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Ryton Wood Meadows - Butterflies

Survey Work
In 1990 a section of transect was set up in the northern area of the site (part of the Ryton Wood and Pool Transect). In 1991 a further section was added along part of the northern edge of Ryton Wood (part of the Ryton North Transect). The reserve is now completely covered by butterfly and day-flying moth transects.

Part of our reserve will also include a small part of Ryton Wood. To ensure all the reserve is fully surveyed a further section of Ryton Wood to the East of our reserve was started in 2003. To add to the day-flying moth records, Mike Astley, Alan Prior and other regular mothers commenced moth trapping on the reserve.

Key Species

Grizzled SkipperGrizzled Skipper (Pyrgus malvae)

The Grizzled Skipper occur in small numbers on the reserve but with recent improvements in habitat management and habitat creation, it is hoped that the numbers of this key species will increase over the next few years. Adult butterflies tend to be seen most often in the eastern and north-eastern part of the reserve.

In Warwickshire, the Grizzled Skipper can be found in a variety of habitats including disused railway lines, woodland rides and waste ground. In order to breed, the Grizzled Skipper requires patches of bare ground, an abundance of larval food plant and spring flowers. It does not occur in the north of the county and is present on only a handful of sites in the region.

Dingy SkipperDingy Skipper (Erynnis tages)

Dingy Skipper also occur in small numbers on the reserve. As with the Grizzled Skipper, it is hoped that the recent improvements in habitat management and habitat creation will increase the abundance of Dingy Skipper on the reserve over the next few years.

In Warwickshire, the Dingy Skipper is found across a variety of habitats but its key localities are on Brownfield sites such as the quarry complexes in the North Warwickshire area. It can also be found on waste ground and disused railways or as in the case at Ryton Meadows, ex-gravel extraction / landfill.

Green HairstreakGreen Hairstreak (Callophrys rubi)

Numbers of Green Hairstreak can vary greatly from year to year on our reserve. The core of the colony on our reserve seems to be centred on the area of meadow and hedgerow adjacent to the Police Training Centre football pitch (now disused) on the north-eastern edge of the reserve.

In Warwickshire, the Green Hairstreak is found on Calcareous grassland, scrubby grassland, woodland rides and clearings, heathland, old quarries and railway cuttings, but has a very restricted range in the region, being present on only a handful of sites. Such small colonies are very sensitive to habitat change/ loss due to poor land management or 'development' projects.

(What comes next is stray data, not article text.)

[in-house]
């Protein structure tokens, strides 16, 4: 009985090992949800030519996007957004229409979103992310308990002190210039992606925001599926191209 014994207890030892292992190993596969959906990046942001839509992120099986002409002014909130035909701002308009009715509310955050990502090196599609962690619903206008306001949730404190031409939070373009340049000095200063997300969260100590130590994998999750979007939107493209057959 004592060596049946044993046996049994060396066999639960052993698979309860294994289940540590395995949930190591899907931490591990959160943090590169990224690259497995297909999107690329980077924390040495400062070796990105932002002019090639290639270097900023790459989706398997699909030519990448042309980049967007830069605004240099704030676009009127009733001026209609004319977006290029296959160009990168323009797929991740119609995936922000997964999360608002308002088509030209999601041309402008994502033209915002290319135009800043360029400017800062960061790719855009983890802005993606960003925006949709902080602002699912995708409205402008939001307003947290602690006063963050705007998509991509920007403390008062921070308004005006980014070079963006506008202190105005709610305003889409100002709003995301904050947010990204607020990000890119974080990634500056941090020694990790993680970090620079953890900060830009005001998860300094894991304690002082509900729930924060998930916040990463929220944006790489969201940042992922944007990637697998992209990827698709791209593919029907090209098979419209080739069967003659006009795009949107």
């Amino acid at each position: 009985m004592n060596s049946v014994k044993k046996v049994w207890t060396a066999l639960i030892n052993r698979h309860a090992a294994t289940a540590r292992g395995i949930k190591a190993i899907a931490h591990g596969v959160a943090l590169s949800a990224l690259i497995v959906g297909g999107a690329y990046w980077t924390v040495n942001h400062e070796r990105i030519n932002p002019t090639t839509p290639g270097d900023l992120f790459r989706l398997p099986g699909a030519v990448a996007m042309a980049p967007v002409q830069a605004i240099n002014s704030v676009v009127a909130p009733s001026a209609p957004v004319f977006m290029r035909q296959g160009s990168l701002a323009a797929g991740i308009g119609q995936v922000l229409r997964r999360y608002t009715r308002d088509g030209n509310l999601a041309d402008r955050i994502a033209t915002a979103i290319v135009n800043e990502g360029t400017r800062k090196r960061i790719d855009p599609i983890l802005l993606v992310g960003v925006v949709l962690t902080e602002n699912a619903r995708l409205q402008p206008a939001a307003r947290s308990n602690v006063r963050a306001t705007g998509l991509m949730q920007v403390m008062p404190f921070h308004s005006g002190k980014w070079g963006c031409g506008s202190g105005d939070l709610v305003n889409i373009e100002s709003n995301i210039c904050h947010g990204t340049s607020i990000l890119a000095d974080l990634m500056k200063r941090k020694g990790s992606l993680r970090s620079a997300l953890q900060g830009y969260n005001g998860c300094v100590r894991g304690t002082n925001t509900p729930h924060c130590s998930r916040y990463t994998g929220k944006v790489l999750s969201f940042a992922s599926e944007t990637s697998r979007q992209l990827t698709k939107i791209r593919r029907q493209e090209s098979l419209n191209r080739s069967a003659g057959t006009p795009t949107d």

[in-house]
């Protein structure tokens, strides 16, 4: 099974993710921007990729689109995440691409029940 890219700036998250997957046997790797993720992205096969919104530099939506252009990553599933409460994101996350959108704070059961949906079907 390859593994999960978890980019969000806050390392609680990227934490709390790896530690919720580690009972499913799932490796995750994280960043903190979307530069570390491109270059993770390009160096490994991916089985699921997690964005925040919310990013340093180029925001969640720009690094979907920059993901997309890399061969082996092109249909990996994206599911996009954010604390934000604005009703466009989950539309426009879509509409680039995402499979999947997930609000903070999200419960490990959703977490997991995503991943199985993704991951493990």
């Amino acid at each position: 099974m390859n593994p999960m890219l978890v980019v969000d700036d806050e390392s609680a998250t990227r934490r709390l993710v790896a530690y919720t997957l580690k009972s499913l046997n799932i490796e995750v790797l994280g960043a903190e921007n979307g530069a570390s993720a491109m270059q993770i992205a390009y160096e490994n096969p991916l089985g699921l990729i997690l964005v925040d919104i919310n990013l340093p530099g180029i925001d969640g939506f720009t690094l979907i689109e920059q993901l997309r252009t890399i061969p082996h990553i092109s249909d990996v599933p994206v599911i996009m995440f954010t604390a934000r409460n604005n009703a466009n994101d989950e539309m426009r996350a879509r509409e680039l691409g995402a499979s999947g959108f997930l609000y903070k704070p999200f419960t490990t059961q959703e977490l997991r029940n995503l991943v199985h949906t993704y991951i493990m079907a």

More Butterflies of Ryton Wood Meadows Reserve

Some of the more common species which you are likely to see on our reserve include Common Blue, Holly Blue, Small Copper and Brown Argus.

Occasionally, migrants have been seen on our reserve. These include Painted Lady and Clouded Yellow.


Habitat Management and Creation for the Grizzled Skipper and Dingy Skipper

In an attempt to enhance breeding habitat for the Grizzled Skipper (Pyrgus malvae) at Ryton Wood Meadows Reserve, a low dry stone wall was laid to create egg-laying habitat in a herb-rich grassland. During subsequent egg searches, it became apparent that the butterflies preferred to lay eggs on the leaves of Creeping Cinquefoil (Potentilla reptans) which were growing over stones in the wall. The relatively high egg density found one year after the wall construction suggests that this habitat is now more suitable than a nearby, traditionally used, coppice ditch habitat.

Grizzled Skipper Habitat Report
Creation of a dry stone wall to create egg laying habitat for Grizzled Skipper Pyrgus malvae at Ryton Wood Meadows Butterfly Conservation Reserve, Warwickshire, England by Mike Slater.
Published in Conservation Evidence (2007) 4, 35–40 View online - FlashPaper viewer Download pdf (270kb)

Following this success, another project has been commenced to create improved habitat for the Dingy Skipper. 1358 pieces of broken slabs have been placed in the Birds-foot Trefoil rich meadow 1 to create abundant egg laying sites for the Dingy Skipper.
Dingy Skipper - Ova Deposition Report 2008
View online - FlashPaper viewer Download pdf (397kb)

Working in Partnership

Working in Partnership with LaFargeBarclaysNatural England
Warwickshire Wildlife Trust
Butterfly Conservation

The Ryton Wood Meadows Reserve is owned by LaFarge and managed by Butterfly Conservation Warwickshire.
www.lafarge.co.uk

More Information

Ryton Wood Meadows Butterfly Reserve homepage

More information Butterflies of Ryton Wood Meadows
More information Moths of Ryton Wood Meadows
More information Fungi of Ryton Wood Meadows

Transect Survey Reports
2011 - available soon
2010 - View online - FlashPaper viewer Download pdf (2,341kb)
2009 - View online - FlashPaper viewer Download pdf (2,197kb)
2008 - View online - FlashPaper viewer Download pdf (2,563kb)
2007 - View online - FlashPaper viewer Download pdf (737kb)

Annual Transect data - View online - FlashPaper viewer Download pdf (15kb)
Section Transect 1 - 2008 View online - FlashPaper viewer
Section Transect 2 - 2008 View online - FlashPaper viewer

Reserve Habitat Assessments
Section A - 2008 View online - FlashPaper viewer
Section B - 2008 View online - FlashPaper viewer
Section C - 2008 View online - FlashPaper viewer
Section D - 2008 View online - FlashPaper viewer
Section E - 2008 View online - FlashPaper viewer

Ryton Wood Meadows Field Identification
Field Identification by Jaye Whalley - View online - FlashPaper viewer Download pdf (1,198kb)